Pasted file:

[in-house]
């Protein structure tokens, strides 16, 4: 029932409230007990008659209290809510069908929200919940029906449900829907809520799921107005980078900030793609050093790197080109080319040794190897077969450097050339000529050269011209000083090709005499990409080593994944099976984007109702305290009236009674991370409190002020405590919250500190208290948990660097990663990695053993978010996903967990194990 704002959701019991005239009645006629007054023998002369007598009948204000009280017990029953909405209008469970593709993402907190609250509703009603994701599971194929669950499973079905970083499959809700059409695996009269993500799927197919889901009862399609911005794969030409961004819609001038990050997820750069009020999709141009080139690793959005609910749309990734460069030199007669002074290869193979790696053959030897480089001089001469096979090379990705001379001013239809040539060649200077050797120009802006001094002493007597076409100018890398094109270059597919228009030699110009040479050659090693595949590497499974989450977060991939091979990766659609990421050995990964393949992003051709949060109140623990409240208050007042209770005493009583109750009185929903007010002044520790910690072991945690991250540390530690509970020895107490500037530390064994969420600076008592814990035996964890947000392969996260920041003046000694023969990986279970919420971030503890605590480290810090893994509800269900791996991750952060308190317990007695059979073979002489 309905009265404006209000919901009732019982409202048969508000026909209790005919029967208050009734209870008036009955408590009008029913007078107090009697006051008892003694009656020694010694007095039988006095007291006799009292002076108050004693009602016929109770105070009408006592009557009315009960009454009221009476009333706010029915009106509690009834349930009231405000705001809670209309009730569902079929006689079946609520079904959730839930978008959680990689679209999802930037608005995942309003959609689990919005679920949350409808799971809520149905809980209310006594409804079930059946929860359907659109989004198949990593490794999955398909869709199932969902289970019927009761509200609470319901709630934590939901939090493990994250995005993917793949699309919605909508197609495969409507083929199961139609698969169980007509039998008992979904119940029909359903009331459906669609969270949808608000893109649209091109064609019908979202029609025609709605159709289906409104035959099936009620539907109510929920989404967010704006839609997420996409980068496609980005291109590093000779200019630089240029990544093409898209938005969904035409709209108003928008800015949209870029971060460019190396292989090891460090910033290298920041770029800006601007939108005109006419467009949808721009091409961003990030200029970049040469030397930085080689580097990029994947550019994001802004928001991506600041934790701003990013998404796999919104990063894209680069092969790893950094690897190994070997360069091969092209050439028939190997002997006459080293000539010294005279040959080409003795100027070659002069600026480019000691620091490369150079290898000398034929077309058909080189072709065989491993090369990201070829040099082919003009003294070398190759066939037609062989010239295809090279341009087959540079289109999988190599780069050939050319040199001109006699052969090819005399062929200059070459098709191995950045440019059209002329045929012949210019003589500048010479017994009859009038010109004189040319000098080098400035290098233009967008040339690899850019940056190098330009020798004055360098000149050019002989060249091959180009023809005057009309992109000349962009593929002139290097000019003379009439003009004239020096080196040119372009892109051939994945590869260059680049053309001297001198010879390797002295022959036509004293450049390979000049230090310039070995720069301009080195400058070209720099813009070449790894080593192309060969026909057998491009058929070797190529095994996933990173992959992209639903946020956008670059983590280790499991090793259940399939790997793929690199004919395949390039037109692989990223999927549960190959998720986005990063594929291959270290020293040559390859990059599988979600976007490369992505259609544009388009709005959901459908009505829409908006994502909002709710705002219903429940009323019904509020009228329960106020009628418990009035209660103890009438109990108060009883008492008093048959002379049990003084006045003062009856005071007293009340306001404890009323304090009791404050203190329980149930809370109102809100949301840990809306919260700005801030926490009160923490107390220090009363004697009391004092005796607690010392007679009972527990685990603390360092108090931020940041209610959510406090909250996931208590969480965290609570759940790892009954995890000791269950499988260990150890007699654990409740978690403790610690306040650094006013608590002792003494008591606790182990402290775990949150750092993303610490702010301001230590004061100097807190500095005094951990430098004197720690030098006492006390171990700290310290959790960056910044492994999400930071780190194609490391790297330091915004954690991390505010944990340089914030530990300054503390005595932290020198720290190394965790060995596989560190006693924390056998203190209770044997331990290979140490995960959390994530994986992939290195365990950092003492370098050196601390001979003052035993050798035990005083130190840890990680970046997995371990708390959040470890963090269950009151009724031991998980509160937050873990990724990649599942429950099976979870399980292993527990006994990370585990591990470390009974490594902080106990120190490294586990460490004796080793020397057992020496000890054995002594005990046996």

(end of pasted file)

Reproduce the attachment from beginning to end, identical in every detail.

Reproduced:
[in-house]
């Protein structure tokens, strides 16, 4: 029932409230007990008659209290809510069908929200919940029906449900829907809520799921107005980078900030793609050093790197080109080319040794190897077969450097050339000529050269011209000083090709005499990409080593994944099976984007109702305290009236009674991370409190002020405590919250500190208290948990660097990663990695053993978010996903967990194990 704002959701019991005239009645006629007054023998002369007598009948204000009280017990029953909405209008469970593709993402907190609250509703009603994701599971194929669950499973079905970083499959809700059409695996009269993500799927197919889901009862399609911005794969030409961004819609001038990050997820750069009020999709141009080139690793959005609910749309990734460069030199007669002074290869193979790696053959030897480089001089001469096979090379990705001379001013239809040539060649200077050797120009802006001094002493007597076409100018890398094109270059597919228009030699110009040479050659090693595949590497499974989450977060991939091979990766659609990421050995990964393949992003051709949060109140623990409240208050007042209770005493009583109750009185929903007010002044520790910690072991945690991250540390530690509970020895107490500037530390064994969420600076008592814990035996964890947000392969996260920041003046000694023969990986279970919420971030503890605590480290810090893994509800269900791996991750952060308190317990007695059979073979002489 309905009265404006209000919901009732019982409202048969508000026909209790005919029967208050009734209870008036009955408590009008029913007078107090009697006051008892003694009656020694010694007095039988006095007291006799009292002076108050004693009602016929109770105070009408006592009557009315009960009454009221009476009333706010029915009106509690009834349930009231405000705001809670209309009730569902079929006689079946609520079904959730839930978008959680990689679209999802930037608005995942309003959609689990919005679920949350409808799971809520149905809980209310006594409804079930059946929860359907659109989004198949990593490794999955398909869709199932969902289970019927009761509200609470319901709630934590939901939090493990994250995005993917793949699309919605909508197609495969409507083929199961139609698969169980007509039998008992979904119940029909359903009331459906669609969270949808608000893109649209091109064609019908979202029609025609709605159709289906409104035959099936009620539907109510929920989404967010704006839609997420996409980068496609980005291109590093000779200019630089240029990544093409898209938005969904035409709209108003928008800015949209870029971060460019190396292989090891460090910033290298920041770029800006601007939108005109006419467009949808721009091409961003990030200029970049040469030397930085080689580097990029994947550019994001802004928001991506600041934790701003990013998404796999919104990063894209680069092969790893950094690897190994070997360069091969092209050439028939190997002997006459080293000539010294005279040959080409003795100027070659002069600026480019000691620091490369150079290898000398034929077309058909080189072709065989491993090369990201070829040099082919003009003294070398190759066939037609062989010239295809090279341009087959540079289109999988190599780069050939050319040199001109006699052969090819005399062929200059070459098709191995950045440019059209002329045929012949210019003589500048010479017994009859009038010109004189040319000098080098400035290098233009967008040339690899850019940056190098330009020798004055360098000149050019002989060249091959180009023809005057009309992109000349962009593929002139290097000019003379009439003009004239020096080196040119372009892109051939994945590869260059680049053309001297001198010879390797002295022959036509004293450049390979000049230090310039070995720069301009080195400058070209720099813009070449790894080593192309060969026909057998491009058929070797190529095994996933990173992959992209639903946020956008670059983590280790499991090793259940399939790997793929690199004919395949390039037109692989990223999927549960190959998720986005990063594929291959270290020293040559390859990059599988979600976007490369992505259609544009388009709005959901459908009505829409908006994502909002709710705002219903429940009323019904509020009228329960106020009628418990009035209660103890009438109990108060009883008492008093048959002379049990003084006045003062009856005071007293009340306001404890009323304090009791404050203190329980149930809370109102809100949301840990809306919260700005801030926490009160923490107390220090009363004697009391004092005796607690010392007679009972527990685990603390360092108090931020940041209610959510406090909250996931208590969480965290609570759940790892009954995890000791269950499988260990150890007699654990409740978690403790610690306040650094006013608590002792003494008591606790182990402290775990949150750092993303610490702010301001230590004061100097807190500095005094951990430098004197720690030098006492006390171990700290310290959790960056910044492994999400930071780190194609490391790297330091915004954690991390505010944990340089914030530990300054503390005595932290020198720290190394965790060995596989560190006693924390056998203190209770044997331990290979140490995960959390994530994986992939290195365990950092003492370098050196601390001979003052035993050798035990005083130190840890990680970046997995371990708390959040470890963090269950009151009724031991998980509160937050873990990724990649599942429950099976979870399980292993527990006994990370585990591990470390009974490594902080106990120190490294586990460490004796080793020397057992020496000890054995002594005990046996």